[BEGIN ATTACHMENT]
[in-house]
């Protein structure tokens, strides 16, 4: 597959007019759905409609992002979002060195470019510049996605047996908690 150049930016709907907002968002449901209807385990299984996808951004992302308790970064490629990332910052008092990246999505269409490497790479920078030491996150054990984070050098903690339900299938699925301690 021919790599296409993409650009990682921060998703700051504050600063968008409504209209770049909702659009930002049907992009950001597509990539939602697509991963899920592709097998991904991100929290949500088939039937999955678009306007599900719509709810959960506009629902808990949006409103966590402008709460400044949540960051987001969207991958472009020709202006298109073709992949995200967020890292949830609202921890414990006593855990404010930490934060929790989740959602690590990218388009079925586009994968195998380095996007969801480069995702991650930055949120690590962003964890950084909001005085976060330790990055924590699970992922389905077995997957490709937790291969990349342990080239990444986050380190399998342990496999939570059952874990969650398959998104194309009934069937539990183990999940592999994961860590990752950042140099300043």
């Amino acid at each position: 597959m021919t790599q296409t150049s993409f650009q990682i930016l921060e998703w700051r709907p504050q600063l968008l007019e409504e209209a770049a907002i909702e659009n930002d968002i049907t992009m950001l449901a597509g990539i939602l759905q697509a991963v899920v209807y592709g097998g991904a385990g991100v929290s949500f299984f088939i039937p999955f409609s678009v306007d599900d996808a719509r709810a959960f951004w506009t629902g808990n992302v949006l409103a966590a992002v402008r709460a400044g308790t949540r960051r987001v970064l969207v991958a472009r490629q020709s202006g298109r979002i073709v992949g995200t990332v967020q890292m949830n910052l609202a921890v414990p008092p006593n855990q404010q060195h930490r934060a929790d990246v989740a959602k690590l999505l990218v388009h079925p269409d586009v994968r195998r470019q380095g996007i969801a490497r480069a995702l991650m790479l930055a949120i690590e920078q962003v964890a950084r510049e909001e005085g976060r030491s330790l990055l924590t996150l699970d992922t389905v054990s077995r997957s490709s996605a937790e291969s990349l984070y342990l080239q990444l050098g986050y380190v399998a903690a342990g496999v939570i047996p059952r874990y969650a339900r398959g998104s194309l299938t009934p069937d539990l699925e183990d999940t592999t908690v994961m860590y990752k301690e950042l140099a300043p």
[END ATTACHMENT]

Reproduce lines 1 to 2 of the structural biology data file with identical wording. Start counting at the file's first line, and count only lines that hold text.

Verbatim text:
[in-house]
């Protein structure tokens, strides 16, 4: 597959007019759905409609992002979002060195470019510049996605047996908690 150049930016709907907002968002449901209807385990299984996808951004992302308790970064490629990332910052008092990246999505269409490497790479920078030491996150054990984070050098903690339900299938699925301690 021919790599296409993409650009990682921060998703700051504050600063968008409504209209770049909702659009930002049907992009950001597509990539939602697509991963899920592709097998991904991100929290949500088939039937999955678009306007599900719509709810959960506009629902808990949006409103966590402008709460400044949540960051987001969207991958472009020709202006298109073709992949995200967020890292949830609202921890414990006593855990404010930490934060929790989740959602690590990218388009079925586009994968195998380095996007969801480069995702991650930055949120690590962003964890950084909001005085976060330790990055924590699970992922389905077995997957490709937790291969990349342990080239990444986050380190399998342990496999939570059952874990969650398959998104194309009934069937539990183990999940592999994961860590990752950042140099300043």